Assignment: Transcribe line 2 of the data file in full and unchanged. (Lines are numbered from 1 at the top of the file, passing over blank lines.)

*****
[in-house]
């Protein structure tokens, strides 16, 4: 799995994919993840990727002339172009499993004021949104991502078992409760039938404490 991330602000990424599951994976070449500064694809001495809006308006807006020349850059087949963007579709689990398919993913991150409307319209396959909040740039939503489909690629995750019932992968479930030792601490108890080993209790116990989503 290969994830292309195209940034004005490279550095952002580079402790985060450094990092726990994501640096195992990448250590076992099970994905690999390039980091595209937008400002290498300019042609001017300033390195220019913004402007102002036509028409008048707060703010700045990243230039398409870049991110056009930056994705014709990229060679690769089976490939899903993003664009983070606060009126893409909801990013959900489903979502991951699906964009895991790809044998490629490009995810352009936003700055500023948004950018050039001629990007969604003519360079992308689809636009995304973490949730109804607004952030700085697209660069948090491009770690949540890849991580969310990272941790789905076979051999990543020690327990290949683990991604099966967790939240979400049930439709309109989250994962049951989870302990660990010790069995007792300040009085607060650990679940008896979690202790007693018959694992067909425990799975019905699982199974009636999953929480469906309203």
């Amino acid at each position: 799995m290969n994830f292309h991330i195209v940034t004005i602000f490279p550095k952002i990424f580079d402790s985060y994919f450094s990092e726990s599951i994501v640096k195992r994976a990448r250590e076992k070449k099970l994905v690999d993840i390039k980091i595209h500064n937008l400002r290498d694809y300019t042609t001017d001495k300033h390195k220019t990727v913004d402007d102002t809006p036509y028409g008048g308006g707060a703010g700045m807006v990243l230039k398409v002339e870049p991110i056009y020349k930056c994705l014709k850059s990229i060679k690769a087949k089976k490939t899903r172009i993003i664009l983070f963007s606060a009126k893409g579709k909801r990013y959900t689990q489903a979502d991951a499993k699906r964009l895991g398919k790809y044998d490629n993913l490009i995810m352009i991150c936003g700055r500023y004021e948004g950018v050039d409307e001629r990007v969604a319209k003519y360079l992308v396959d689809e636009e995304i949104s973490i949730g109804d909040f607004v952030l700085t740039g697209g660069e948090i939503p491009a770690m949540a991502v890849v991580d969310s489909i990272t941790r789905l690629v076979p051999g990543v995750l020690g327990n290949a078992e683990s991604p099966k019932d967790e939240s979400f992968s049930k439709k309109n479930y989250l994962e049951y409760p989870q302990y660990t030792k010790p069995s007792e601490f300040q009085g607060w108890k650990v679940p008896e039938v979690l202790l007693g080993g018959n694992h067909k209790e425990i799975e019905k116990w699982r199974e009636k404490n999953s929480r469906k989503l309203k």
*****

């Protein structure tokens, strides 16, 4: 799995994919993840990727002339172009499993004021949104991502078992409760039938404490 991330602000990424599951994976070449500064694809001495809006308006807006020349850059087949963007579709689990398919993913991150409307319209396959909040740039939503489909690629995750019932992968479930030792601490108890080993209790116990989503 290969994830292309195209940034004005490279550095952002580079402790985060450094990092726990994501640096195992990448250590076992099970994905690999390039980091595209937008400002290498300019042609001017300033390195220019913004402007102002036509028409008048707060703010700045990243230039398409870049991110056009930056994705014709990229060679690769089976490939899903993003664009983070606060009126893409909801990013959900489903979502991951699906964009895991790809044998490629490009995810352009936003700055500023948004950018050039001629990007969604003519360079992308689809636009995304973490949730109804607004952030700085697209660069948090491009770690949540890849991580969310990272941790789905076979051999990543020690327990290949683990991604099966967790939240979400049930439709309109989250994962049951989870302990660990010790069995007792300040009085607060650990679940008896979690202790007693018959694992067909425990799975019905699982199974009636999953929480469906309203």